Rothamsted Research, which receives strategic funding from BBSRC, submitted an application on 3rd November 2016 to the Department for Environment, Food and Rural Affairs for permission to carry out GM field trials on the Rothamsted Farm in 2017 and 2018. Scientists at Rothamsted Research, in collaboration with researchers at the University of Essex and Lancaster University, have developed wheat plants that can carry out photosynthesis more efficiently i.e. convert light energy into plant biomass more efficiently. This trait has the potential to result in higher yielding plants.
Septoria leaf blotch is a highly damaging disease of wheat and scientists are looking for ways to manage it more effectively. Most studies have looked directly at the interaction between wheat and Septoria but, in a novel approach, scientists at Rothamsted Research, who are strategically funded by the BBSRC, have instead looked at how plant species that do not get infected by Septoria achieve resistance. Most plants are resistant to the majority of microbes, a phenomenon known as non-host resistance, or NHR.
A recent study found that decreased biodiversity of Pseudomonas, a genus of soil bacteria, is associated with a reduced severity of the fungal disease ‘take-all’ in second year wheat. The work revealed that disease incidence was linked to the wheat variety grown in the first year, and that this also had a profound effect on Pseudomonas species community structure. Now researchers have found that the useful activity of Pseudomonas strains that suppress take-all disease is severely reduced when additional Pseudomonas strains are present.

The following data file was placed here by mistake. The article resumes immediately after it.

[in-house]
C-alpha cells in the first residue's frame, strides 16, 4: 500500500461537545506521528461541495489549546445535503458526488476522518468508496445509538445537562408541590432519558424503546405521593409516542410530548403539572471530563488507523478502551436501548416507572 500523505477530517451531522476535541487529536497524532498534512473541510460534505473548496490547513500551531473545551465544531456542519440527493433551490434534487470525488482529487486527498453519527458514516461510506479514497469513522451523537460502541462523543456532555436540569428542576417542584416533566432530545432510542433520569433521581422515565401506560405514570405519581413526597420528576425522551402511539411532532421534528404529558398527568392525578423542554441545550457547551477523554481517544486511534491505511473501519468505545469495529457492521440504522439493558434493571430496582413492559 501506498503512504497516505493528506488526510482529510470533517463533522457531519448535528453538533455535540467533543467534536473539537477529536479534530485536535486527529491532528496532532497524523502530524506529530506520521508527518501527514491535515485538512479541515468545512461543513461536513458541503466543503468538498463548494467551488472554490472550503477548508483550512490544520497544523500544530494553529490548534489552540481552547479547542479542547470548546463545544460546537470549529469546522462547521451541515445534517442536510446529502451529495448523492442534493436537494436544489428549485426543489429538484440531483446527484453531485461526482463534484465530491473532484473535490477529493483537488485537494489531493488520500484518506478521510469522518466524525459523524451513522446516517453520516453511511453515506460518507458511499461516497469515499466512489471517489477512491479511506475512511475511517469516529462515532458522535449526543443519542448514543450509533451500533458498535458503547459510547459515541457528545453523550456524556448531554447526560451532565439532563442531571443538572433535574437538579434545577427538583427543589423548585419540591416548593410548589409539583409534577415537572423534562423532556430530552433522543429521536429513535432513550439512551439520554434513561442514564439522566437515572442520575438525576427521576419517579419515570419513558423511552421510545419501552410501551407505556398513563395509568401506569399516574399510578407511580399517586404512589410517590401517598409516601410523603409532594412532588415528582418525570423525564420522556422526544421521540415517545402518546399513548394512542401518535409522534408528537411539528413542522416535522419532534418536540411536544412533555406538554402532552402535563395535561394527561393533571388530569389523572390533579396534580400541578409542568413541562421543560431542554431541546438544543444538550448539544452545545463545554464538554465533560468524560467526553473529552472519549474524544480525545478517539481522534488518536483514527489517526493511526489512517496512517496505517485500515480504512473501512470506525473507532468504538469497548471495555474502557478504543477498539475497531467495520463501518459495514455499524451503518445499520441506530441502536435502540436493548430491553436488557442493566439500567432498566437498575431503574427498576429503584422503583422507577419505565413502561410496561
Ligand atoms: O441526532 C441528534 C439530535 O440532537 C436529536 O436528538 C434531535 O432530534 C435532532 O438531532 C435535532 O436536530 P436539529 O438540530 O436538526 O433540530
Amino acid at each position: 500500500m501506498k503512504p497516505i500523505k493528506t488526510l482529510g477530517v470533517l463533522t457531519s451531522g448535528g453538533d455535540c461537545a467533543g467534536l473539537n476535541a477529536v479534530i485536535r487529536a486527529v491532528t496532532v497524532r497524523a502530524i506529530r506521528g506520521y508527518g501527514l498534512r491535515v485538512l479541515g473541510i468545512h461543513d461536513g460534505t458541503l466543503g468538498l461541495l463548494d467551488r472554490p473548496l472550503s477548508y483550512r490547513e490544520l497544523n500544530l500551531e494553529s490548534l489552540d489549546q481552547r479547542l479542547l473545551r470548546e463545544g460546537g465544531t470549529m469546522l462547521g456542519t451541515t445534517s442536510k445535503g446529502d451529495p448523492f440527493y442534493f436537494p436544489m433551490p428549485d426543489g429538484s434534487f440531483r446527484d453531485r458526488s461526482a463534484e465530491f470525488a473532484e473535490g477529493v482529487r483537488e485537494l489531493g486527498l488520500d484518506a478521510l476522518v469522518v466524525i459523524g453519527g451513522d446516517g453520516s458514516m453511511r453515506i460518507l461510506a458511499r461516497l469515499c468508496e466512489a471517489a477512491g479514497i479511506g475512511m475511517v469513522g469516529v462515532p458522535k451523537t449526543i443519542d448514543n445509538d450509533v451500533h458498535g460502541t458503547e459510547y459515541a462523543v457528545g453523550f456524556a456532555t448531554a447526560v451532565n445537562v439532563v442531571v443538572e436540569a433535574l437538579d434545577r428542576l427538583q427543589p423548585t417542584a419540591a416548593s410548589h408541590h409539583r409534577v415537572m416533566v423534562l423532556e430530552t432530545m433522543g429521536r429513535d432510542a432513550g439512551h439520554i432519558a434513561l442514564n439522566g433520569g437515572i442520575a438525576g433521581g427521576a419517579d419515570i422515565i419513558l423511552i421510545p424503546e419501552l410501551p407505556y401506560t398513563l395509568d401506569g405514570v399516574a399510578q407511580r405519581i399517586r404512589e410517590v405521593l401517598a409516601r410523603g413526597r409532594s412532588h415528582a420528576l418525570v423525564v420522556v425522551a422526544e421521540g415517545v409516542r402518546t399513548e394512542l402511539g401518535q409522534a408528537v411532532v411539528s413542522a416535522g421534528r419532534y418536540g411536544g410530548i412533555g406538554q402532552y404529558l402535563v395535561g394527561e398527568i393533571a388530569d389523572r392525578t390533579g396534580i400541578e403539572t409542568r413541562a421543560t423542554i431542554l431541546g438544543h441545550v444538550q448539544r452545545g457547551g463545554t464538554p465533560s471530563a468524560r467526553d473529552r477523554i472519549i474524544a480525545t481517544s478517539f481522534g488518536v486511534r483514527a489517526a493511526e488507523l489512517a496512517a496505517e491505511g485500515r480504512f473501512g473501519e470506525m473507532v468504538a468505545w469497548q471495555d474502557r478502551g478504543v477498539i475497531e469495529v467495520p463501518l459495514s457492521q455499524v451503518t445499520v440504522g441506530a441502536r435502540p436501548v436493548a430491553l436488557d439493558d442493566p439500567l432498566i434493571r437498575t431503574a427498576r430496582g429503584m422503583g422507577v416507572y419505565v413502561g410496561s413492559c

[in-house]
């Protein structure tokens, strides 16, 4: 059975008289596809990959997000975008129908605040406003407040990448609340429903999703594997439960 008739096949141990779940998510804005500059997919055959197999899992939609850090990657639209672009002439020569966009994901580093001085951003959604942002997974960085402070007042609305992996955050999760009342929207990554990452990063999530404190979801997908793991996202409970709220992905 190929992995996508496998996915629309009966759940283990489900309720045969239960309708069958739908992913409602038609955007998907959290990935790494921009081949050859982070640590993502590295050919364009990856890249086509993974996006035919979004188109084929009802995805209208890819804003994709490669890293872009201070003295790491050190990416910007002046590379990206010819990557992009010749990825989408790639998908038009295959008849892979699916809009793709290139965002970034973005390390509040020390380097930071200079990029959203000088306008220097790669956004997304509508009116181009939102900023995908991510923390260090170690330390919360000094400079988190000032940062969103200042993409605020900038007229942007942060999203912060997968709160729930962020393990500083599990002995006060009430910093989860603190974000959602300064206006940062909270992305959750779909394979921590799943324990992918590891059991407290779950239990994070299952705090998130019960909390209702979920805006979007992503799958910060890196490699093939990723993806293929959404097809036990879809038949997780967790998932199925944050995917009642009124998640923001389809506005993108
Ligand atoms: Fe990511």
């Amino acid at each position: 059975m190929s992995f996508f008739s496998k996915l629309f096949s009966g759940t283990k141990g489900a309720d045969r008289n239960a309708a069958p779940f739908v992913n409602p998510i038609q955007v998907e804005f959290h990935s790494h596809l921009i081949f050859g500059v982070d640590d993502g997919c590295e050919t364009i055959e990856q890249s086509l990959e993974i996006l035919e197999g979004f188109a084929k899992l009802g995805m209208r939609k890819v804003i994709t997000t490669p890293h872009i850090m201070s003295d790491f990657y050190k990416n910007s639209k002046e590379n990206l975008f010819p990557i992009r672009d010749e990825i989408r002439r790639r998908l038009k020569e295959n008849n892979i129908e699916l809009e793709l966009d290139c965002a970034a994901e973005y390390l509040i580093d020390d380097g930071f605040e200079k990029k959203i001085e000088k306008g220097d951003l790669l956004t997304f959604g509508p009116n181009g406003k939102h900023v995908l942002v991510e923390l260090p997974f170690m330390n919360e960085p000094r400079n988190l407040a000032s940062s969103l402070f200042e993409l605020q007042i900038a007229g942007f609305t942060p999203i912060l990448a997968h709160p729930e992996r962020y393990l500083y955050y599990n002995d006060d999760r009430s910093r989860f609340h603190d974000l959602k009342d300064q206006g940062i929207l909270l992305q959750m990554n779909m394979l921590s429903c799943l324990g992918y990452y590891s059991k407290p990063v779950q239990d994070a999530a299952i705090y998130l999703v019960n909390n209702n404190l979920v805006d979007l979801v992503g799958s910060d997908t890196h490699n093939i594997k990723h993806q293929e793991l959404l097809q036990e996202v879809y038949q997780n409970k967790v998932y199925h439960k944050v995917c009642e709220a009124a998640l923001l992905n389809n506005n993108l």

Since the late 1990s, UK farmers growing barley have seen the yields and quality of their harvests hurt by an emerging disease called Ramularia leaf spot. The disease is caused by the pathogenic fungus Ramularia collo-cygni. Now a team of scientists studying this fungus have sequenced and explored its genome.
In young plants, you can sometimes distinguish cultivated wheat varieties from wild species by their colour. Wild wheat appears either glossy green or a matte bluish-grey, but cultivated varieties are almost always the latter. The bluish-grey colour comes from a waxy film thought to increase yields and protect the plant from environmental stress, particularly drought and diseases. The genes that produce the coating have long eluded researchers, but work by an international team has now revealed them.
Professor Peter Shewry has received the Clyde H. Bailey medal in recognition of his research into the development, structures and composition of the wheat grain. His work at Rothamsted Research focuses on improving wheat quality for human health, particularly on enhancing fibre and phenolic acid content, and performance in milling and bread-making. The medal recognises outstanding achievements in the service of cereal science and technology.